The last sixteen minutes are in the capable hands of South Africa's premium electronic music icon, DJ Kid Fonque. As is the case with his role in South Africa’s electronic music/club culture, Kid Fonque is responsible for gearing the Bantu Spaceship into cruise control and preparing to eventually land it with razor sharp precision. The DJ’s two remixes of Journey to Misava keep the Bantu Spaceship afloat, allowing for a smooth, laid back voyage. The eighth track's thumping kick and electronic bassline maintain the journey at the summit it had reached, while zoning out to the melodic loop of Thandi Ntuli’s voice , which satisfies the longing it left the listener with in the intro track. Ms Ntuli, who happens to be a Jazz pianist, also contributed her playing skills by way of dreamy keys that drift the song to the realm of fantasy as the production remains sustained at the crown of this masterpiece body of work. As you listen to the Journey, mix after mix, the inquiry presented at the beginning recurs, asking if this (whatever ‘this' is) is the narrative and conclusion we want. The voice also suggests that it (whatever ‘it' is) certainly is not what we wish to be the end, pleading with the elders to shine a light on our path so that we may navigate through fear and recollect what we had once known. The music of Bantu Spaceship manages to represent an odyssey back to a time when the outlook was a sonically pleasing homegrown composition.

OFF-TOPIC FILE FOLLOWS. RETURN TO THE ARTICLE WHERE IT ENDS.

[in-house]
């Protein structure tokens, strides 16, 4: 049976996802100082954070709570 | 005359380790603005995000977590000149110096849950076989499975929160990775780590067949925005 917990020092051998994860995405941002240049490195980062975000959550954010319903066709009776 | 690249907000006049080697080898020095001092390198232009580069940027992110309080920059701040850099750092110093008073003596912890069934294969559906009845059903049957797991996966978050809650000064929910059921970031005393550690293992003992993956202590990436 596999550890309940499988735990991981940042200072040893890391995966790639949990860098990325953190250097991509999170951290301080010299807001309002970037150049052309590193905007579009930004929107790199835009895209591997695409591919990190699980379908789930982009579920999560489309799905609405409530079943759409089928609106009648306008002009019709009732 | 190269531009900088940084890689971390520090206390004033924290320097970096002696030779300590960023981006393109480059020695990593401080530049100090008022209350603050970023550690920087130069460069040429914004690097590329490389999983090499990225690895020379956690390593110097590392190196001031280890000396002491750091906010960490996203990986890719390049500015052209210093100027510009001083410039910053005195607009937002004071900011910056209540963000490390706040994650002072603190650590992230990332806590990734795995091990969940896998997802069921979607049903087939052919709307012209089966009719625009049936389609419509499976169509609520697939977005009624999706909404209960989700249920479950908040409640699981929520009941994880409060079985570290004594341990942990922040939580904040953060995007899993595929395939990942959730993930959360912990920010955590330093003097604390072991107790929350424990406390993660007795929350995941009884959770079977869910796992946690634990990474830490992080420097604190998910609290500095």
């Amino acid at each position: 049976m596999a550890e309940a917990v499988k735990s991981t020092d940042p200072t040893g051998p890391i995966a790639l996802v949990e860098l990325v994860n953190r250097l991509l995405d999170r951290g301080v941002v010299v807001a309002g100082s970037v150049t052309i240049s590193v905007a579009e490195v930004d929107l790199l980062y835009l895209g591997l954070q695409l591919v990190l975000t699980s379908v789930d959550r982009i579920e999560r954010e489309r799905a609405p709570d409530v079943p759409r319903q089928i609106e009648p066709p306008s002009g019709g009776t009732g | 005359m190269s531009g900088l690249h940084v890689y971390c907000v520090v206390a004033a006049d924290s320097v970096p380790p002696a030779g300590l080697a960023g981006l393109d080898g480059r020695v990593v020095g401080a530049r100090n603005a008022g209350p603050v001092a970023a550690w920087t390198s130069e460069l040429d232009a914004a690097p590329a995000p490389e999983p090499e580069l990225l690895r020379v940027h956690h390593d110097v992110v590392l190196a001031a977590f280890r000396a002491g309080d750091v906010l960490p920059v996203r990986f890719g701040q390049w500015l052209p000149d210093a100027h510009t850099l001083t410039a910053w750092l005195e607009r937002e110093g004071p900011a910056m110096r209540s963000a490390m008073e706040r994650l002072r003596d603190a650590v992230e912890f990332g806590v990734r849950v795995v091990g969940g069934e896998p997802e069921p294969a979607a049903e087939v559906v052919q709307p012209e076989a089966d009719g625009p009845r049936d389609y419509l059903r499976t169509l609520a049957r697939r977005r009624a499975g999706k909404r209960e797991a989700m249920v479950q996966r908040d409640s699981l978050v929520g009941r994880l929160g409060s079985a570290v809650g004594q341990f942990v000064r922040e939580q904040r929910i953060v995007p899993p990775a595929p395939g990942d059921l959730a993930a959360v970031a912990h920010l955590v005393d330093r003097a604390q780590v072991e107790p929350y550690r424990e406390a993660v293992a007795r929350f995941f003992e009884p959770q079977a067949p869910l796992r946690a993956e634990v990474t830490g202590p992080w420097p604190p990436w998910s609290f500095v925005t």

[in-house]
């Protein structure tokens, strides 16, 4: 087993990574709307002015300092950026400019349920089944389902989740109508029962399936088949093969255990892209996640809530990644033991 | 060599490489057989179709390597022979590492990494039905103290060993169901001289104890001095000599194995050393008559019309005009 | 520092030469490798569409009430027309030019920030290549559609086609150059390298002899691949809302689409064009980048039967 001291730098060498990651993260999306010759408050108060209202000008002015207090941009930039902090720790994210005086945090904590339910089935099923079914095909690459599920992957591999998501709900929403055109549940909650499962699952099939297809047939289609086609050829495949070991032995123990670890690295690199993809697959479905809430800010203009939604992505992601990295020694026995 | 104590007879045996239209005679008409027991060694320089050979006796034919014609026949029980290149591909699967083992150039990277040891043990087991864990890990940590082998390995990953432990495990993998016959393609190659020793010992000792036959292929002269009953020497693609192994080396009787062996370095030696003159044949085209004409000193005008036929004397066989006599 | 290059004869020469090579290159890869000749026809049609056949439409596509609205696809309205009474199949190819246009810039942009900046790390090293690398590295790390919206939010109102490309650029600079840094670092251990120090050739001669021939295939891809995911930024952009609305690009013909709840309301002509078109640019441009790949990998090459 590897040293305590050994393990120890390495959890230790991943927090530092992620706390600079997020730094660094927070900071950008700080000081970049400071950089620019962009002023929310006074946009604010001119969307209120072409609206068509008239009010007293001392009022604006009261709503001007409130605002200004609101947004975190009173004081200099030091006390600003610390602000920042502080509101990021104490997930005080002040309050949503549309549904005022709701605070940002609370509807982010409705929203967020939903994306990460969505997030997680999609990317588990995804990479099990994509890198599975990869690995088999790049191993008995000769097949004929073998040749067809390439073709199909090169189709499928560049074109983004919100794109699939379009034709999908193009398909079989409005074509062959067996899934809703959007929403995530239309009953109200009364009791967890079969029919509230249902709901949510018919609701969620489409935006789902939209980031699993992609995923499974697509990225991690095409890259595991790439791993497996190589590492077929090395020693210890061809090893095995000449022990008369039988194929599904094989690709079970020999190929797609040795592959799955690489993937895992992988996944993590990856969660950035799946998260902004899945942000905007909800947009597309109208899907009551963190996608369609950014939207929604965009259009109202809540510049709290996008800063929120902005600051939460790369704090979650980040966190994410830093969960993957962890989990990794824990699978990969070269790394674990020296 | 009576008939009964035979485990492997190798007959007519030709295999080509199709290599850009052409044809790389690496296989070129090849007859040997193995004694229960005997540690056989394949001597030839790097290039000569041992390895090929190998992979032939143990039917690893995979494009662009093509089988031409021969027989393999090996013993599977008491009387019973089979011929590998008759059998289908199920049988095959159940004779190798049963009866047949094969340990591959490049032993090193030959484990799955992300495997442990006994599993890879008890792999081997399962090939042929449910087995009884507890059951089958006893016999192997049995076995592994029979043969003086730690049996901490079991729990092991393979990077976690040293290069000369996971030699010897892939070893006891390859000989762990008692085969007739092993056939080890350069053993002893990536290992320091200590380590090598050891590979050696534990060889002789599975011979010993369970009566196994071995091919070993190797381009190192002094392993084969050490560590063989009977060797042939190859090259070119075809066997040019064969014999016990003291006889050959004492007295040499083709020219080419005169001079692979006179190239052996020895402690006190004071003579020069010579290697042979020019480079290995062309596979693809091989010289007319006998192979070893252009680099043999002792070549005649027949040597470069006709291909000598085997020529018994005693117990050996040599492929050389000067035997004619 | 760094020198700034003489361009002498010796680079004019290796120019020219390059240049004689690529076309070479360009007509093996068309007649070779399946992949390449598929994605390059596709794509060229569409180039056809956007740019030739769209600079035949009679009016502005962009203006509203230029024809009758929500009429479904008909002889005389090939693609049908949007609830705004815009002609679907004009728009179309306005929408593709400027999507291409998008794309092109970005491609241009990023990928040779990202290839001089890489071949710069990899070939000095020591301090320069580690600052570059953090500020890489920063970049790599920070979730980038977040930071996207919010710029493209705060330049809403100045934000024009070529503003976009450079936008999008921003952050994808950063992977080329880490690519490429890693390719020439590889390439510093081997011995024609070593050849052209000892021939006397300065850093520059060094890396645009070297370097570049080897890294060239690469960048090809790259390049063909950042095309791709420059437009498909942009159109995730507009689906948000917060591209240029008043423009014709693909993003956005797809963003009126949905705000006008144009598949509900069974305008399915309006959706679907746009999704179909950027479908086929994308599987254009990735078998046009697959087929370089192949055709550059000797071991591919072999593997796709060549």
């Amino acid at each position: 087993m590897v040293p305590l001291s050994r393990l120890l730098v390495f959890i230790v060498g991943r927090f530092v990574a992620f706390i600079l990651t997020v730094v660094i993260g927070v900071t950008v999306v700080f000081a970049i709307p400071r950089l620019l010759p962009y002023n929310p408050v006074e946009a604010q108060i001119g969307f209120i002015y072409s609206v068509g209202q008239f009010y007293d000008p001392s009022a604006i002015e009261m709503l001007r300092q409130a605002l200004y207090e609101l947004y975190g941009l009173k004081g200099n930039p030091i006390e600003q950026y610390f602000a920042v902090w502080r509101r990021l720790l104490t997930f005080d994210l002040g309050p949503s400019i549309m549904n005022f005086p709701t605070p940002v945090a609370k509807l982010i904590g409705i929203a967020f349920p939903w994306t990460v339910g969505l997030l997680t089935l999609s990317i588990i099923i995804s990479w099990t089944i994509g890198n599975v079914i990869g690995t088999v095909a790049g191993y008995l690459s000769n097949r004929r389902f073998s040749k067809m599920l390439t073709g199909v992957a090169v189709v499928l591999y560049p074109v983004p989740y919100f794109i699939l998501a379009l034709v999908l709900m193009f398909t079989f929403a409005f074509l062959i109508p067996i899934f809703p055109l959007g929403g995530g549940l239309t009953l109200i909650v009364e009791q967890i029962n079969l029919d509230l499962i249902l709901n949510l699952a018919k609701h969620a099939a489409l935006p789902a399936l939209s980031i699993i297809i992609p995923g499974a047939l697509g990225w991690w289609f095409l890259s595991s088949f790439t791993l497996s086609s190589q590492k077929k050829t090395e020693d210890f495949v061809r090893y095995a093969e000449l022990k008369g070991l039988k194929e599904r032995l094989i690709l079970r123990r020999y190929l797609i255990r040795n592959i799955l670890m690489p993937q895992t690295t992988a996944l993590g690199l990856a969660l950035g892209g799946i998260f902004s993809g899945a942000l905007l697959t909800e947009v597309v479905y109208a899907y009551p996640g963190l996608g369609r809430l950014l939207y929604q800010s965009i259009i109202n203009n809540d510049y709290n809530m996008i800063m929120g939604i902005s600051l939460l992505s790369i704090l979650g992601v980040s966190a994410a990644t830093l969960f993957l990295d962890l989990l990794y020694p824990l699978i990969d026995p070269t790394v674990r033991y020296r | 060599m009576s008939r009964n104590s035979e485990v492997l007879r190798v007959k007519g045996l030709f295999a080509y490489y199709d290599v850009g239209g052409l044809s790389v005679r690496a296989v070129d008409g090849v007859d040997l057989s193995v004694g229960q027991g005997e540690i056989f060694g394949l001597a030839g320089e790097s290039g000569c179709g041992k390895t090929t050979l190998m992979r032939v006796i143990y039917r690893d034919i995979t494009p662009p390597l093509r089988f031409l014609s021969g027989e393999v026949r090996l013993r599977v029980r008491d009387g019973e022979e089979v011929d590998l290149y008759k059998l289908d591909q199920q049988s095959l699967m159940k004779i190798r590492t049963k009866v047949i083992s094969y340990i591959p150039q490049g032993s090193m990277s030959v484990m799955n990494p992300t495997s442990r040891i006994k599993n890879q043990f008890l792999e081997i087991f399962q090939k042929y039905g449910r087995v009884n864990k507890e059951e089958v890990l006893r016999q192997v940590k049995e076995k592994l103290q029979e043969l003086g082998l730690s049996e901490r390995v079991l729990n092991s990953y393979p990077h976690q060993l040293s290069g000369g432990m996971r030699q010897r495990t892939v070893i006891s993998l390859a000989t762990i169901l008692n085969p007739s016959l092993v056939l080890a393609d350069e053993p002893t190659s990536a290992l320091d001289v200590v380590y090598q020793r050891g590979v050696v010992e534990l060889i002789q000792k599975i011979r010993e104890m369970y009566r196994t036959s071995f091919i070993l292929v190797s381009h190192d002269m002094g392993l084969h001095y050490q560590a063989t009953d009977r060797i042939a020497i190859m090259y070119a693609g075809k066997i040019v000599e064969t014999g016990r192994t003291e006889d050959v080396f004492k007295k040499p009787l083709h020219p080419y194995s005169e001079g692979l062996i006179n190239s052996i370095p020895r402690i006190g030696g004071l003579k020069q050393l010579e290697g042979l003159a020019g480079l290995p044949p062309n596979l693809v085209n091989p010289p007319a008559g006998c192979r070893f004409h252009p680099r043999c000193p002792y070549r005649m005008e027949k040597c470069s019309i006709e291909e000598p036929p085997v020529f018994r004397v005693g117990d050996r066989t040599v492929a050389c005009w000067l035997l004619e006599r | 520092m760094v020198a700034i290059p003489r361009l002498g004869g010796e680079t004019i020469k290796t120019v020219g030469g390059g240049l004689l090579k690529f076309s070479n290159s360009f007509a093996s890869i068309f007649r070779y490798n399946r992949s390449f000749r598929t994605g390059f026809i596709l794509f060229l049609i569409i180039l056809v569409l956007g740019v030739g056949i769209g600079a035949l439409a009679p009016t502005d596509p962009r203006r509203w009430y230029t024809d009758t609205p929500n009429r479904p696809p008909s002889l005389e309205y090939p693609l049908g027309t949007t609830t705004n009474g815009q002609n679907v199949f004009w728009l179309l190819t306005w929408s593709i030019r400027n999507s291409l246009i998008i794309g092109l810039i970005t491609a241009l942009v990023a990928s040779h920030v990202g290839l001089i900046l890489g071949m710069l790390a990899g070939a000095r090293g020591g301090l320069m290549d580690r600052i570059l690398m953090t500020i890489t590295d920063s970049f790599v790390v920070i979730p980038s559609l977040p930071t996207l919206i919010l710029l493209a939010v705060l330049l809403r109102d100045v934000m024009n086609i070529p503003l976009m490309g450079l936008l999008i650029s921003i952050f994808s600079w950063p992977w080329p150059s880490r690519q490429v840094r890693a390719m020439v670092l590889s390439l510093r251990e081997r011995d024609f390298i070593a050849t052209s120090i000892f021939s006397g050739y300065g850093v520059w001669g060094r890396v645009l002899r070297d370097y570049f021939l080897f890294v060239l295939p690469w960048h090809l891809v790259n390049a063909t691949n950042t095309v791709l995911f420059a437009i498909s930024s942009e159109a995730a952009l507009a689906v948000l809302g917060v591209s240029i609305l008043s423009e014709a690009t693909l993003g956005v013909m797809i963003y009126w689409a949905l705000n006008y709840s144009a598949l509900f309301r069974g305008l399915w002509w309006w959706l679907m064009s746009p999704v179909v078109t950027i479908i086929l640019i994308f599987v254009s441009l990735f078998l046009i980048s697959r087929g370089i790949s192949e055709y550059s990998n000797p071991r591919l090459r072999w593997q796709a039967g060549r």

This album surely safeguards Zimbabwe's original contemporary sounds and disrupts the conclusion that it may be swallowed in the ever changing world of music. Nyami Nyami Records have found another gem! Welcome to New Jit Wave- an adaptation of Jit music. Welcome to Bantu Spaceship. Prepare to be launched into a new paradigm. Thank goodness it's only the beginning.


released March 10, 2023

Joshua Madalitso Chiundiza (Music Production)
Ulennni Okandlovu (Lyrics, vocals and poetry)
Remixes by Kid Fonque
Sam Mabukwa on Guitar for Mgqibelo and Dont Break
Mhondoro samples 'Dzinonwa Muna Save' by Robson Banda and The New Black Eagles

Cover photography by Tusichile Kasito
Design by Tinotenda Tagwireyi and Alexandre Aubert
Mixing by Nico Sacco at The Cavern Studio, Paris
Mastering by Franck Merritt at The Carvery Studio, London.
Executive Production by Nyami Nyami Records


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Nyami Nyami Records Paris, France

Nyami Nyami Records is a french label promoting music mainly from Southern Africa. Nyami Nyami Record's mission is to touch the soul and ears of the people with music made with passion, love, respect and talent. Our releases feature unique recordings by some of the most fascinating musicians from the Southern African region through new productions, reissues and rare projects and collaborations. ... more